Eating disorders are serious and potentially life-threatening mental illnesses. This activity aims to improve early detection and intervention by raising awareness of the signs and symptoms, helping GPs understand how to communicate with their patients about eating behaviours, and outlining the GP’s role within the multidisciplinary care team. Knowledge is applied through a series of interactive case studies.
Relevance to General Practice
An increasing proportion of the population is affected by disordered eating and about 1 in 20 Australians has an eating disorder. As well as involving psychological impairment and distress, eating disorders are associated with significant physical complications and increased mortality – regardless of an individual’s weight. Indeed, patients with eating disorders can be underweight, overweight, or in the ‘healthy’ weight range. Eating disorders frequently go undiagnosed and untreated. GPs are often the first health professionals that a person with disordered eating will come in contact with; however, most patients present with other illnesses and do not seek help for their eating behaviours. It is important that GPs have eating disorders on their radar, can recognise the often subtle signs and symptoms, and know how to approach this topic with their patients, in order to intervene early and improve patient outcomes.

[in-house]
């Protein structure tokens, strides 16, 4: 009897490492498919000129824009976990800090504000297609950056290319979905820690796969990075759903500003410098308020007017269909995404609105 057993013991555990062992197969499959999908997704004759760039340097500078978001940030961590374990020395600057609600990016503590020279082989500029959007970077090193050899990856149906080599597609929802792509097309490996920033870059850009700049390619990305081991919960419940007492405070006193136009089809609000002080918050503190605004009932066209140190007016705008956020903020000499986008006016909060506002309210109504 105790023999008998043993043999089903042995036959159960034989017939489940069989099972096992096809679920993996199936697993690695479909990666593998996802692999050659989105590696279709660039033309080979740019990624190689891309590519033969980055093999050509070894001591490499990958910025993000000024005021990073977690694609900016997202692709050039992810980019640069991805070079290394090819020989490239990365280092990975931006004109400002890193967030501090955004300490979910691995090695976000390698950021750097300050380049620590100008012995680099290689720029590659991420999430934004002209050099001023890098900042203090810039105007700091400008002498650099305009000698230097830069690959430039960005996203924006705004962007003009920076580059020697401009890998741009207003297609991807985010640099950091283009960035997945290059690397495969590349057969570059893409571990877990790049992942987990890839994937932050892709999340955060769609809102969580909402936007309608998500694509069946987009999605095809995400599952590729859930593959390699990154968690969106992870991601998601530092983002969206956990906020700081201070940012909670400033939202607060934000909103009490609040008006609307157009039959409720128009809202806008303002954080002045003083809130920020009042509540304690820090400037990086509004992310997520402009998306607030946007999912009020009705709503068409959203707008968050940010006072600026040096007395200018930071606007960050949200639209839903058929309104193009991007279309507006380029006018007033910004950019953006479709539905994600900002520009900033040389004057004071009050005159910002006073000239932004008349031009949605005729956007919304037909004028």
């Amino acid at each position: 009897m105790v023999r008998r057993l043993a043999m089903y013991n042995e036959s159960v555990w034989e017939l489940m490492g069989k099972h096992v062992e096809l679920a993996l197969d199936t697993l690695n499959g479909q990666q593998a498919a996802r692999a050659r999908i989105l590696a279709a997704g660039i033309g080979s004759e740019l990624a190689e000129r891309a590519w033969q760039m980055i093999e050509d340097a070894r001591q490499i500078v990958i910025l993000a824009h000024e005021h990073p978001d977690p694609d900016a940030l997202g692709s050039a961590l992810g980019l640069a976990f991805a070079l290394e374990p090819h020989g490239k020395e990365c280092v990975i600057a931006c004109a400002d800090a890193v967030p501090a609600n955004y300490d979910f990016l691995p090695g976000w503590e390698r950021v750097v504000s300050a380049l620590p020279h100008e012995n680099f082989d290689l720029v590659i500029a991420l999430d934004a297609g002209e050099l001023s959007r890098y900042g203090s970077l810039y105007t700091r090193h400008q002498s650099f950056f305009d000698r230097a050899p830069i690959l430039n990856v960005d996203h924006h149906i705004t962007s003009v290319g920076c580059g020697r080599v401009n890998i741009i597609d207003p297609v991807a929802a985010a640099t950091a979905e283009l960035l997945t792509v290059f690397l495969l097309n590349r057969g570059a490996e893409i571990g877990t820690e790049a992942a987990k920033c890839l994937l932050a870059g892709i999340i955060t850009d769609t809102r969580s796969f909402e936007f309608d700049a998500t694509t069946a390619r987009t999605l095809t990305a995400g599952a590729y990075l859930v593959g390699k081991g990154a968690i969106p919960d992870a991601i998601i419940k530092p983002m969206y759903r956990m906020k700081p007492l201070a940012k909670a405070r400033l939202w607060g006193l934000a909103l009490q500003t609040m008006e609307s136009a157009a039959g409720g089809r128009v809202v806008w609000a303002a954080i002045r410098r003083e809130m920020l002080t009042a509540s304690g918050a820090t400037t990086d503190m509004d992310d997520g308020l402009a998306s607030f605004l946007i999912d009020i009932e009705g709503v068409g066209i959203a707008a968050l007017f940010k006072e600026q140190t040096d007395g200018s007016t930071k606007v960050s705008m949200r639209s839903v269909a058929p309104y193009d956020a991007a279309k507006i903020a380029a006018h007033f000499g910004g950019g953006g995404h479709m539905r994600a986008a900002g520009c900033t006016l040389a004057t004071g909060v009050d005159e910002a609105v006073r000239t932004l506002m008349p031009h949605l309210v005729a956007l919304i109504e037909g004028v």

- Describe the spectrum of disordered eating behaviours and their consequences
- Explain what factors contribute to the development of eating disorders and use this knowledge to identify patients at higher risk
- Discuss how to improve early recognition of eating disorders through identification of disordered eating behaviours and screening tools
- Suggest communication techniques that support patient engagement and disclosure of disordered eating
- Briefly outline interventions and treatment options pathways
Domains of General Practice
D1. Communication skills and the patient-doctor relationship
D2. Applied professional knowledge and skills
D3. Population health and the context of general practice
D4. Professional and ethical role
D5. Organisational and legal dimensions